curb, Type 2 is the preferred curb used to
delineate an island. Islands should be sufficiently
large to be visible to motorists and to
accommodate pedestrian refuge and pedestrian
signal poles where required. Figures 26 and 27
provide minimum and preferred island sizes as
stated in Section 7.3.3 of the Road Design Figure 26 – Island Sizes for Non-Pedestrians
Manual.
Design Guidance Memorandum 1-22 provides additional guidance related to an island’s offset
from the travel lane based on several conditions. Typically, the island is offset from the traveled
way the full width of the shoulder or turn lane. This offset may be reduced to only five feet to
accommodate bicycles (as shown in Figure 28) under the following conditions:
• Urban, suburban and developing areas
where, due to queue lengths and
congestion, there is a need to
discourage traffic from using the
shoulder to pass on the right.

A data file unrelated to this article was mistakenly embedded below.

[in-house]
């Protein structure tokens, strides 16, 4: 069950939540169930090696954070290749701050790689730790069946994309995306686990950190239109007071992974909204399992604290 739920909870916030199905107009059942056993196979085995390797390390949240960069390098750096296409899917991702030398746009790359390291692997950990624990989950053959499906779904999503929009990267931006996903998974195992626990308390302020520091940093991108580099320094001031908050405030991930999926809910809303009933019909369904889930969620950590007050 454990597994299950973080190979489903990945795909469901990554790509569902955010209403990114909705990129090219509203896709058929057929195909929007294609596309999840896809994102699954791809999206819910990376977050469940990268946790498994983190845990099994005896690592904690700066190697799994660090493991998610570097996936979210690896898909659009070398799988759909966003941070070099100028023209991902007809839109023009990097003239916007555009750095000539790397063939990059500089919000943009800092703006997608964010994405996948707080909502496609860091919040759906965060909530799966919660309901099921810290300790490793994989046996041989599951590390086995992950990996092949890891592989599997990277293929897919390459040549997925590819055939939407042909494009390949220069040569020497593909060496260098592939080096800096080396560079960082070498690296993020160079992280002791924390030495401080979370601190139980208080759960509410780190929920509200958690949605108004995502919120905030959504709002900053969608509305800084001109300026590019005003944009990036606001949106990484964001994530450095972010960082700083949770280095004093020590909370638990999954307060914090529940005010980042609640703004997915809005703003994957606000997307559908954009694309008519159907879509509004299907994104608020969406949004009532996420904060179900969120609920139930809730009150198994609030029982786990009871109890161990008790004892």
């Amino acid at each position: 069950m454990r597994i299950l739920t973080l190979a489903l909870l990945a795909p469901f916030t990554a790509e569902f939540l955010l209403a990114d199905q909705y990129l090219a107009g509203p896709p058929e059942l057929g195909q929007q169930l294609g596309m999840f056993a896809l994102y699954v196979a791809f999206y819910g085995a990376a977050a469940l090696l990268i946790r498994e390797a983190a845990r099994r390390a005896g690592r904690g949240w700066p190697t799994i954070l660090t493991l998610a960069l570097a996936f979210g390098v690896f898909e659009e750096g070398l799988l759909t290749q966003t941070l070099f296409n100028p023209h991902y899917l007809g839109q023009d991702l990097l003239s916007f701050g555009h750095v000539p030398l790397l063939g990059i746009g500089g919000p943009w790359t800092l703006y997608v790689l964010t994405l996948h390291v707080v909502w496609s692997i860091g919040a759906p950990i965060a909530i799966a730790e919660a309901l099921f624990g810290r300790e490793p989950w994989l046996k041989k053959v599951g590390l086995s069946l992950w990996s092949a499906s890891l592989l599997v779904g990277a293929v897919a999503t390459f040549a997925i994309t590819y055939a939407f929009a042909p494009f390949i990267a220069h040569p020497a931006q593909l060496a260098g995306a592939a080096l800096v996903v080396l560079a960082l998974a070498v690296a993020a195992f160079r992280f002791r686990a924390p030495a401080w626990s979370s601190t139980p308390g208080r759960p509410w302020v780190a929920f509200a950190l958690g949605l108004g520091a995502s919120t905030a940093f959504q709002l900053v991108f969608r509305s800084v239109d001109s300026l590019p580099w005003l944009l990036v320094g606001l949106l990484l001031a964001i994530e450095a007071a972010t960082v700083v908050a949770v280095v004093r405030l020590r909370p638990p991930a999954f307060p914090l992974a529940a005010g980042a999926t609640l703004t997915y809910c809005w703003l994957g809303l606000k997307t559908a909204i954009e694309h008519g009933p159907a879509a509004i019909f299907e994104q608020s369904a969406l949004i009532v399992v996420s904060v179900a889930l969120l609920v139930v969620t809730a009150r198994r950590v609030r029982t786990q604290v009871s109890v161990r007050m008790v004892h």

• Commercial driveway entrances or
streets leading up to an urban,
suburban or developing intersection to
prevent illegal shoulder traffic prior to
the deceleration lane. Here, the island
also offers protection to the vehicle
entering the highway and prevents a
car crossing the highway entering the
business or side street from being
involved in an angle crash.
• Crosswalks where pedestrian refuge Figure 27 – Island Sizes for Pedestrians
and shortening the length of the
crossing is needed, particularly where there is signalization.
As stated in the AASHTO Green Book, “islands used for channelization should not interfere
with or obstruct bicycle lanes at intersections.” The offset for bicycles may be reduced to 4 feet
at locations of high pedestrian use to minimize crossing time.
Intersection Design Guidance
9/11/13
Page 18
Figure 28 - Triangular Island Offset
No matter what the island configuration, positive drainage must be provided for the safety of